‘On The Rez’
The American Indian College Fund’s campaign brings donors to tribal colleges for first-person peek at what their money can do.
By Kerri Allen
The American history Janet Robinson learned growing up in Schenectady, N.Y., in the 1950s presented “a pretty one-sided Anglo perspective” in which American Indians were generally the “bad guys” and English settlers were the “good guys.”
Until recently, Robinson, a retired human resources professional who divides her time between Florida and Connecticut, admits that her knowledge of American Indian culture was derived from travels to places like Mesa Verde, Colo., and from Tony Hillerman novels.
But last winter, Robinson happened upon an advertisement from the American Indian College Fund that set her on a journey to expand her understanding of Native culture as well as the role of tribal colleges. Grabbed by the bold image of the “If I Stay on the Rez” ads and the campaign’s compelling statistics, she logged on to the College Fund’s Web site and made a $300 donation on the spot.
The effective campaign was created by the award-winning ad agency Wieden+Kennedy, which has been donating its services to the AICF since 1991.
W+K co-founder David Kennedy designed six unique display ads, each featuring a tribal college student in the foreground, and a picturesque landscape in the background. Each one displays a different fact about enrollment in a college located on a reservation. “If I stay on the rez, I’m 60 percent more likely to transfer to a four-year university,” says one. “If I stay on the rez, I’m eight times less likely to drop out of college,” reads another.
Kennedy sees the campaign’s success as a simple formula. “They all make a point of why the tribal colleges are beneficial to the students. We just used the statistics and put them in the mouths of students. They’re hard facts served up in an engaging way,” he says. “We just want the public to want to learn more. For a lot of these people,
it’s a lifesaver.”
AICF has received more than $1 million in donated advertising space from magazines like Harper’s and Fortune, enabling the organization to reach millions of readers and potential donors. Individual donations have ranged from $5 to as high as a $6 million bequest with property.
After making her initial contribution, Robinson was invited to one of AICF’s “Journeys for the Mind and Spirit” tours. The organization has sponsored the annual trips since 1995 so donors and the public can learn more about Native lands and tribal colleges. The tours range in length from three to six nights, and participants visit schools and historical sites and attend pow-wows or other cultural events.
This August’s Big Sky tour has been planned around the Crow Fair in Montana.
Robinson went on the tour to South Dakota last June, visiting the Pine Ridge Reservation. “Seeing the graduation at Oglala Lakota College made clear what a joyful accomplishment it was for these graduating students to get their degrees,” she says. “The colleges are also incorporating preservation of Native American languages and culture, which were in the process of being lost in the name of integration.”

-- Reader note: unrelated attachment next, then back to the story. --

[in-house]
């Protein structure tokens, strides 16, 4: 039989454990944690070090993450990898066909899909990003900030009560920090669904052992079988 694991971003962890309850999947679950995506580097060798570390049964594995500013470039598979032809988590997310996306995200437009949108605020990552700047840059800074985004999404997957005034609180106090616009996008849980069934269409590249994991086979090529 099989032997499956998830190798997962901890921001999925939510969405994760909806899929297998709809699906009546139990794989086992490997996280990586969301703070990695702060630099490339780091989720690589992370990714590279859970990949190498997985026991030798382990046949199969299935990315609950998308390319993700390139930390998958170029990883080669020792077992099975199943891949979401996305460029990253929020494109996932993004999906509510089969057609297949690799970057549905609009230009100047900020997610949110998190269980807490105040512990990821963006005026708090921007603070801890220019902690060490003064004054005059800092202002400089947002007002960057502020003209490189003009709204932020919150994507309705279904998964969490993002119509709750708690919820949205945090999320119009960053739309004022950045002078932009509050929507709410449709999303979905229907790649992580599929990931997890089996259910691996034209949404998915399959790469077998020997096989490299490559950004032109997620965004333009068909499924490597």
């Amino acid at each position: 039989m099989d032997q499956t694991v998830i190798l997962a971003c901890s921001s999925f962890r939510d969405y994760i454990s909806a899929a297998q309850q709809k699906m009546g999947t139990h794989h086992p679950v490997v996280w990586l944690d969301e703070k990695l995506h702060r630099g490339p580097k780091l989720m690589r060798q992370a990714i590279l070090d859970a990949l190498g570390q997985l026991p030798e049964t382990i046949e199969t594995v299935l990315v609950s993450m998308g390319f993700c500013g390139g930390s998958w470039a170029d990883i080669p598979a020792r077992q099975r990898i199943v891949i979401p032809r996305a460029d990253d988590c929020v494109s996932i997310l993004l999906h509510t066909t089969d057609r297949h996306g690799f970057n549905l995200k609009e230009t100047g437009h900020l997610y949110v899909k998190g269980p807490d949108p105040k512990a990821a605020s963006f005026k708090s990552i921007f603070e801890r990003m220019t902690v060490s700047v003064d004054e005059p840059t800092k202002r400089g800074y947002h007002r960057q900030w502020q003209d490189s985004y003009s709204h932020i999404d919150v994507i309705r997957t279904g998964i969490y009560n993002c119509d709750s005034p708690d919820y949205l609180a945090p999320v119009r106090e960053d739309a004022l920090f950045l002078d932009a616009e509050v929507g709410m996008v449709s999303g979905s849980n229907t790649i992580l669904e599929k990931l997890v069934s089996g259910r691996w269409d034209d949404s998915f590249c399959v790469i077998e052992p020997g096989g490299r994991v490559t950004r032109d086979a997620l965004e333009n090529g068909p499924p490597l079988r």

Some may argue, however, that plucking a White woman from New England to observe the lives of American Indians sounds like something out of Margaret Mead’s journal.
“Obviously, all of these sites of exhibition are fraught just because of the history and the legacy of display of Native peoples and all of what that entails,” says Dr. Andrew Ross, a professor of social and cultural analysis at New York University. “It may be more fraught for the people who are visiting than for the people who are doing the performance.” He adds that many reservations actively encourage visits, and that programs like Journeys for the Mind and Spirit are “an economic lifeline, part-and-parcel of outreach programs.”
Eileen Egan, the national donor relations officer for the College Fund, says the tribal college students are used to visitors on campus. “Students are all very familiar with the American Indian College Fund. We give about 5,000 scholarships a year to tribal college students. We get letters from students to give to our supporters. They know that this is a College Fund tour. They’re very welcoming, and they’re very happy to share what their experience has been.”
As for the donors, Egan says, “The people who go on [the tours] enjoy the beautiful landscapes, but they say what had the greatest impact is always the tribal colleges, the tribal college students, the graduation [ceremony] — the impact that their support makes on the students’ lives.”
“I would probably not have gone to South Dakota otherwise,” says Robinson. “But I am so glad I did and that I did it this way, with a meansof really appreciating the lifestyle of the local population and, particularly, the indigenous population.”
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